If you can see through something, is it opaque, translucent, or transparent? Two of these words might fit, depending on how clearly you can see through the object, but the other word is definitely not accurate. All three of these adjectives describe the amount of light that can pass through something: all light, some light, or no light. Continue reading to find out the difference.
In this post, I will compare translucent vs. opaque. I will use each of these words in at least one example sentence, so you can see how they appear in context. Plus, I will show you a helpful memory tool that you can use to choose translucent or opaque correctly every time.
The word translucent originated in late 16th century (in the Latin sense): from Latin translucent- ‘shining through’, from the verb translucere, from trans- ‘through’ + lucere ‘to shine’. The word opaque originated from late Middle English opake, from Latin opacus ‘darkened’. The current spelling (rare before the 19th century) has been influenced by the French form.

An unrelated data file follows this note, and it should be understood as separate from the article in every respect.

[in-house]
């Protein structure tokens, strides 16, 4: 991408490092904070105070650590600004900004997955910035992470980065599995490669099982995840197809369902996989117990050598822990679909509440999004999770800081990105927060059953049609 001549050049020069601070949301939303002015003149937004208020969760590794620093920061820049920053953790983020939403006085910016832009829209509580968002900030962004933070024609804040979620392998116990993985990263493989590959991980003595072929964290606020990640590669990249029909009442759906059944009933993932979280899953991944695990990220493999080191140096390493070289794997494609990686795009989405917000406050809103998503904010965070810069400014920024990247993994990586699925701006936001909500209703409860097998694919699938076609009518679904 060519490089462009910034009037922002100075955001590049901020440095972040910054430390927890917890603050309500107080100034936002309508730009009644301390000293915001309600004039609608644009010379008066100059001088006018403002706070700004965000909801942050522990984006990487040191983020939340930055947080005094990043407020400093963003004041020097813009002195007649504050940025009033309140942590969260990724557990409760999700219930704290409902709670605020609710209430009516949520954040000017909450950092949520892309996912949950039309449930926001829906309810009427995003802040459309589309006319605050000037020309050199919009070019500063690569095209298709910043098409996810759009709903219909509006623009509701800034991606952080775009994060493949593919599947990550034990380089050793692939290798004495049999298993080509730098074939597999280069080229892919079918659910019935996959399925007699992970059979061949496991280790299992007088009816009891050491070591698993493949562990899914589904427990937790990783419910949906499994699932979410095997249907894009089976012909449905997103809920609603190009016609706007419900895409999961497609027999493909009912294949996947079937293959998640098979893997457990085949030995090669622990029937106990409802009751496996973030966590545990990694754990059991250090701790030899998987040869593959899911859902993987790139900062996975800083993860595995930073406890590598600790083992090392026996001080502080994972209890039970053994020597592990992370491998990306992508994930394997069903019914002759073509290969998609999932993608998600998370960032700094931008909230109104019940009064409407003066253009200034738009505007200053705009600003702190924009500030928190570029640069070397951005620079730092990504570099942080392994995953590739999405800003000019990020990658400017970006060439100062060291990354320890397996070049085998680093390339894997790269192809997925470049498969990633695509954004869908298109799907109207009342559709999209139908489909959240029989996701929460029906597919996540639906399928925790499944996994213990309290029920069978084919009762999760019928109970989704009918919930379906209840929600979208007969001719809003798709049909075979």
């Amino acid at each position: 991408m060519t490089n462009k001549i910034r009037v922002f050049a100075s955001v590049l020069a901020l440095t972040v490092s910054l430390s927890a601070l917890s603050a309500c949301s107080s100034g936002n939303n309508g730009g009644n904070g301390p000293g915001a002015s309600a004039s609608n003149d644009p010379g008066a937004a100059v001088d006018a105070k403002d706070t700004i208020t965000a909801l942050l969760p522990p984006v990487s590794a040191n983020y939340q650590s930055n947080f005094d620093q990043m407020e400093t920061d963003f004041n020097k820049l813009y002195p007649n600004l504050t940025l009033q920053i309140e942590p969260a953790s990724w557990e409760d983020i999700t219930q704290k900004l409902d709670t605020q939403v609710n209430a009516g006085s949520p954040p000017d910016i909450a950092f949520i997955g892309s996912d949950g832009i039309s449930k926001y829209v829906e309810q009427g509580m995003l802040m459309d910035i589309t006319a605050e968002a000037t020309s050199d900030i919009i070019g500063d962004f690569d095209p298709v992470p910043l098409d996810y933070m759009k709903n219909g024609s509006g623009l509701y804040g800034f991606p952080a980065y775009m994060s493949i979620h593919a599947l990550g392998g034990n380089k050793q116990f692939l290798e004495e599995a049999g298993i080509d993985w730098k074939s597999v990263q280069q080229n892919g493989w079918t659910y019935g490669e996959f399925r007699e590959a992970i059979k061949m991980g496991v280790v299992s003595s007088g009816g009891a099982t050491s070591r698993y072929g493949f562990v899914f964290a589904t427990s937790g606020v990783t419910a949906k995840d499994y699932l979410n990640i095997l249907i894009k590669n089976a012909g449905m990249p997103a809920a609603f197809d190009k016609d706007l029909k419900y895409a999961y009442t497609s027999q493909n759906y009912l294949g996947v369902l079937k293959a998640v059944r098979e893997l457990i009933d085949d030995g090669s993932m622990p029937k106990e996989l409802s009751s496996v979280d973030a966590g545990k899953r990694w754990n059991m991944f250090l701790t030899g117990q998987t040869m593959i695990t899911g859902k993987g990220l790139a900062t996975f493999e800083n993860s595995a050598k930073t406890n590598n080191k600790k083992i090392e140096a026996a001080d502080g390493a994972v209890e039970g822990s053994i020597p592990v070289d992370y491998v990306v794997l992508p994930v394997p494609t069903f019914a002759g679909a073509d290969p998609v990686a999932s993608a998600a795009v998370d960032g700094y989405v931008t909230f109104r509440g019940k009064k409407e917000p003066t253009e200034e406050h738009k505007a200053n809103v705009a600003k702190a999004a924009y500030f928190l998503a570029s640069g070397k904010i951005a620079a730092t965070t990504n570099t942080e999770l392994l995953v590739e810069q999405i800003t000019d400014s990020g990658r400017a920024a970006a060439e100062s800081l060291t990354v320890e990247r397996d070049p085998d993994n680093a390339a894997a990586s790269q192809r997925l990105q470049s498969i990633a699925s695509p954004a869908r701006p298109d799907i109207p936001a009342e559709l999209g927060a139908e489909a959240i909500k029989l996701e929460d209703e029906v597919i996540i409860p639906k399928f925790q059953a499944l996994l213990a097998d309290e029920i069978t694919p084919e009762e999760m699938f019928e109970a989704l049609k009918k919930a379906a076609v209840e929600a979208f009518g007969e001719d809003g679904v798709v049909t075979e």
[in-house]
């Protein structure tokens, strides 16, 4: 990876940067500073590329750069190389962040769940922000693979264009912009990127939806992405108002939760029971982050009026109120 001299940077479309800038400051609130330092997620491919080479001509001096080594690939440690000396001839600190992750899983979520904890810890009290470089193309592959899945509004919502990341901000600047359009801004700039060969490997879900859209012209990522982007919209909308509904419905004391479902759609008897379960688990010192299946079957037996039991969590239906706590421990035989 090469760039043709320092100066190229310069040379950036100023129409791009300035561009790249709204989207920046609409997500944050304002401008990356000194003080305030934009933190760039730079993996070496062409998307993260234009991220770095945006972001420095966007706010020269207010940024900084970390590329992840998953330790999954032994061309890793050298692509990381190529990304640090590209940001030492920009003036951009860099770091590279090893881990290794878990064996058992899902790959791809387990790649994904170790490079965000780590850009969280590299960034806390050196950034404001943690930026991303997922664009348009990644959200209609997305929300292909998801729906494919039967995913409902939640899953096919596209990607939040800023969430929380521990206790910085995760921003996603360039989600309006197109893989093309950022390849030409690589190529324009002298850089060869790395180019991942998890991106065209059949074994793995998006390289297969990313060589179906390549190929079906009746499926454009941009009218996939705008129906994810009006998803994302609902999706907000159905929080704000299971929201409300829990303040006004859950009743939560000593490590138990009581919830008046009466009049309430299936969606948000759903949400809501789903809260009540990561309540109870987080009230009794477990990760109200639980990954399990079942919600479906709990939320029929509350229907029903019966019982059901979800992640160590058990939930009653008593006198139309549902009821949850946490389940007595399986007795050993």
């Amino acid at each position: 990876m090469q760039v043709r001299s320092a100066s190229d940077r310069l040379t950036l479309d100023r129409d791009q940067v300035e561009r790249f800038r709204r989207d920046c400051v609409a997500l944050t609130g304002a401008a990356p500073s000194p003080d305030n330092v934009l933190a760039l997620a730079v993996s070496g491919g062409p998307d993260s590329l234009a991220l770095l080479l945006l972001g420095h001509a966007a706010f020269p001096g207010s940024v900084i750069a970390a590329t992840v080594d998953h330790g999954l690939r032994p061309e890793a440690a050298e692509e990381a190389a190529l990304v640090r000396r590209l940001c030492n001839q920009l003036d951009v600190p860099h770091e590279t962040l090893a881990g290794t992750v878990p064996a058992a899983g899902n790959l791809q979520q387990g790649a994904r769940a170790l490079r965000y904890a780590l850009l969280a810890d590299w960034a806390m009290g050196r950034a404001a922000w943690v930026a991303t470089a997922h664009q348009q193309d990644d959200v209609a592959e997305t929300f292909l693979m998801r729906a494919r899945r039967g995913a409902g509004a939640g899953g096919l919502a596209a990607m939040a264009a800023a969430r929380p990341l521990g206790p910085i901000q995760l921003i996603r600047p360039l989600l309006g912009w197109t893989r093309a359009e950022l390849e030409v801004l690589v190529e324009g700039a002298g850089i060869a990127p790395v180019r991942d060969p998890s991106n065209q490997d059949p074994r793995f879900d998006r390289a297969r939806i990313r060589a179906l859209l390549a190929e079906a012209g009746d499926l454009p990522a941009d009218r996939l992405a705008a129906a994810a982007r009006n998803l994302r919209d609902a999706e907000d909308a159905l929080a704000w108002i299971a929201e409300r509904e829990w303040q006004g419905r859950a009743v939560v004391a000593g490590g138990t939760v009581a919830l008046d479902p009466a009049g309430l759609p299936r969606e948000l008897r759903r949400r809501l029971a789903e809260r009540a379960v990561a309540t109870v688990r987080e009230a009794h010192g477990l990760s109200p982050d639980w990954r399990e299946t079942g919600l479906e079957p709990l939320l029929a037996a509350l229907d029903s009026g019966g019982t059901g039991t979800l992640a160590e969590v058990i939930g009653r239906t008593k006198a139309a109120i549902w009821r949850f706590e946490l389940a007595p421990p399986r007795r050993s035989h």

Translucent as adjective:
Opaque as adjective:
Translucent or opaque:
Opaque and translucent are adjectives that deal with how much light passes through an object. If the object is opaque, no light passes through. If it is translucent, some (but not all) light passes through. The words are not interchangeable, so you must be careful to use each correctly. Since translucent and transparent objects both allow light to pass through, and both start with the root trans-, you can easily remember to use one of these words if light passes through an object.